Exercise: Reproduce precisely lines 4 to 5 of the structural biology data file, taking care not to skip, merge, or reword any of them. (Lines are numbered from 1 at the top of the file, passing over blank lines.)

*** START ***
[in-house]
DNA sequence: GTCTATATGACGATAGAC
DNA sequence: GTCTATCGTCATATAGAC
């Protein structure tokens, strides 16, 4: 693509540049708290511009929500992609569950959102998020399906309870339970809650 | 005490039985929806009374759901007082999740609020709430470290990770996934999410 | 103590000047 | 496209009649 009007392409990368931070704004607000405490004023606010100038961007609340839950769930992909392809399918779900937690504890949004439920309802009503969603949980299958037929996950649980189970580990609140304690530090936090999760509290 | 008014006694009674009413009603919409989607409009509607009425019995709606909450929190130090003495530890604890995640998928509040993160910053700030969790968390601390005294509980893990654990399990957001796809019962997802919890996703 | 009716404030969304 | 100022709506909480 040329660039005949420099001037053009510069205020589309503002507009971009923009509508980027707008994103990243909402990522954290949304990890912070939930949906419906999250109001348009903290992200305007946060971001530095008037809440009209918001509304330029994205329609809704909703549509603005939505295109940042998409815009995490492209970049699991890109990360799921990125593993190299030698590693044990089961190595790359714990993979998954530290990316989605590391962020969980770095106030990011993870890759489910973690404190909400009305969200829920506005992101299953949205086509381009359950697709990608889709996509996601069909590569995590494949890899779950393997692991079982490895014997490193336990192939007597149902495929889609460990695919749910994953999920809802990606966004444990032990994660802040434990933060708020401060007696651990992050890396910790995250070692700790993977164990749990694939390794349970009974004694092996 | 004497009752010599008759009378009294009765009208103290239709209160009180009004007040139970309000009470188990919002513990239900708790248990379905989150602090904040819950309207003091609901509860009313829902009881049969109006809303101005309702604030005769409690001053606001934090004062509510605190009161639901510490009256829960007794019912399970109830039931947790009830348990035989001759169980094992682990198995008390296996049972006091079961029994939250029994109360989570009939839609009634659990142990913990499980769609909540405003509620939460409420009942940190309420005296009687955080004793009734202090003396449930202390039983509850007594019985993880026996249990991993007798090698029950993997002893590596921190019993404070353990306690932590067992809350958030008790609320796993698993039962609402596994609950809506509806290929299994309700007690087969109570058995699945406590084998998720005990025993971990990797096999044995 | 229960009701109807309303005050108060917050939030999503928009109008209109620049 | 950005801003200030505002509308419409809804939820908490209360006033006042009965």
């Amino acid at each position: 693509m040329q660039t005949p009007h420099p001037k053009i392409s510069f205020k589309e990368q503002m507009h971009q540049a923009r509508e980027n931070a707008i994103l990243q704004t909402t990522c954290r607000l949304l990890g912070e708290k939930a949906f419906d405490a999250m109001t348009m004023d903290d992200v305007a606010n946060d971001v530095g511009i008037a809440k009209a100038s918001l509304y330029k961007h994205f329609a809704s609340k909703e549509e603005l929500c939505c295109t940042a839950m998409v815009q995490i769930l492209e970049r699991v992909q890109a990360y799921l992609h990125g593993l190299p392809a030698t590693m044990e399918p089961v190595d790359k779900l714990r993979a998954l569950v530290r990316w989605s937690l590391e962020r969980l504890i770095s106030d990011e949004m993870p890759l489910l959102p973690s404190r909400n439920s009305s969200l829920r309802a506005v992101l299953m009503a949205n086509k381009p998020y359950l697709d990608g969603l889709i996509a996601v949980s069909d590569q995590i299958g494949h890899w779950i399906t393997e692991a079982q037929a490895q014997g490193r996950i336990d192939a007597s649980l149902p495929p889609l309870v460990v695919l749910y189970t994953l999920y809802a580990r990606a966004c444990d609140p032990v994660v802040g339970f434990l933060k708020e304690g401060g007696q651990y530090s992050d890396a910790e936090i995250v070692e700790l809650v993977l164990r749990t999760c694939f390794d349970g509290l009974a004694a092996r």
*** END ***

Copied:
């Protein structure tokens, strides 16, 4: 693509540049708290511009929500992609569950959102998020399906309870339970809650 | 005490039985929806009374759901007082999740609020709430470290990770996934999410 | 103590000047 | 496209009649 009007392409990368931070704004607000405490004023606010100038961007609340839950769930992909392809399918779900937690504890949004439920309802009503969603949980299958037929996950649980189970580990609140304690530090936090999760509290 | 008014006694009674009413009603919409989607409009509607009425019995709606909450929190130090003495530890604890995640998928509040993160910053700030969790968390601390005294509980893990654990399990957001796809019962997802919890996703 | 009716404030969304 | 100022709506909480 040329660039005949420099001037053009510069205020589309503002507009971009923009509508980027707008994103990243909402990522954290949304990890912070939930949906419906999250109001348009903290992200305007946060971001530095008037809440009209918001509304330029994205329609809704909703549509603005939505295109940042998409815009995490492209970049699991890109990360799921990125593993190299030698590693044990089961190595790359714990993979998954530290990316989605590391962020969980770095106030990011993870890759489910973690404190909400009305969200829920506005992101299953949205086509381009359950697709990608889709996509996601069909590569995590494949890899779950393997692991079982490895014997490193336990192939007597149902495929889609460990695919749910994953999920809802990606966004444990032990994660802040434990933060708020401060007696651990992050890396910790995250070692700790993977164990749990694939390794349970009974004694092996 | 004497009752010599008759009378009294009765009208103290239709209160009180009004007040139970309000009470188990919002513990239900708790248990379905989150602090904040819950309207003091609901509860009313829902009881049969109006809303101005309702604030005769409690001053606001934090004062509510605190009161639901510490009256829960007794019912399970109830039931947790009830348990035989001759169980094992682990198995008390296996049972006091079961029994939250029994109360989570009939839609009634659990142990913990499980769609909540405003509620939460409420009942940190309420005296009687955080004793009734202090003396449930202390039983509850007594019985993880026996249990991993007798090698029950993997002893590596921190019993404070353990306690932590067992809350958030008790609320796993698993039962609402596994609950809506509806290929299994309700007690087969109570058995699945406590084998998720005990025993971990990797096999044995 | 229960009701109807309303005050108060917050939030999503928009109008209109620049 | 950005801003200030505002509308419409809804939820908490209360006033006042009965």
């Amino acid at each position: 693509m040329q660039t005949p009007h420099p001037k053009i392409s510069f205020k589309e990368q503002m507009h971009q540049a923009r509508e980027n931070a707008i994103l990243q704004t909402t990522c954290r607000l949304l990890g912070e708290k939930a949906f419906d405490a999250m109001t348009m004023d903290d992200v305007a606010n946060d971001v530095g511009i008037a809440k009209a100038s918001l509304y330029k961007h994205f329609a809704s609340k909703e549509e603005l929500c939505c295109t940042a839950m998409v815009q995490i769930l492209e970049r699991v992909q890109a990360y799921l992609h990125g593993l190299p392809a030698t590693m044990e399918p089961v190595d790359k779900l714990r993979a998954l569950v530290r990316w989605s937690l590391e962020r969980l504890i770095s106030d990011e949004m993870p890759l489910l959102p973690s404190r909400n439920s009305s969200l829920r309802a506005v992101l299953m009503a949205n086509k381009p998020y359950l697709d990608g969603l889709i996509a996601v949980s069909d590569q995590i299958g494949h890899w779950i399906t393997e692991a079982q037929a490895q014997g490193r996950i336990d192939a007597s649980l149902p495929p889609l309870v460990v695919l749910y189970t994953l999920y809802a580990r990606a966004c444990d609140p032990v994660v802040g339970f434990l933060k708020e304690g401060g007696q651990y530090s992050d890396a910790e936090i995250v070692e700790l809650v993977l164990r749990t999760c694939f390794d349970g509290l009974a004694a092996r």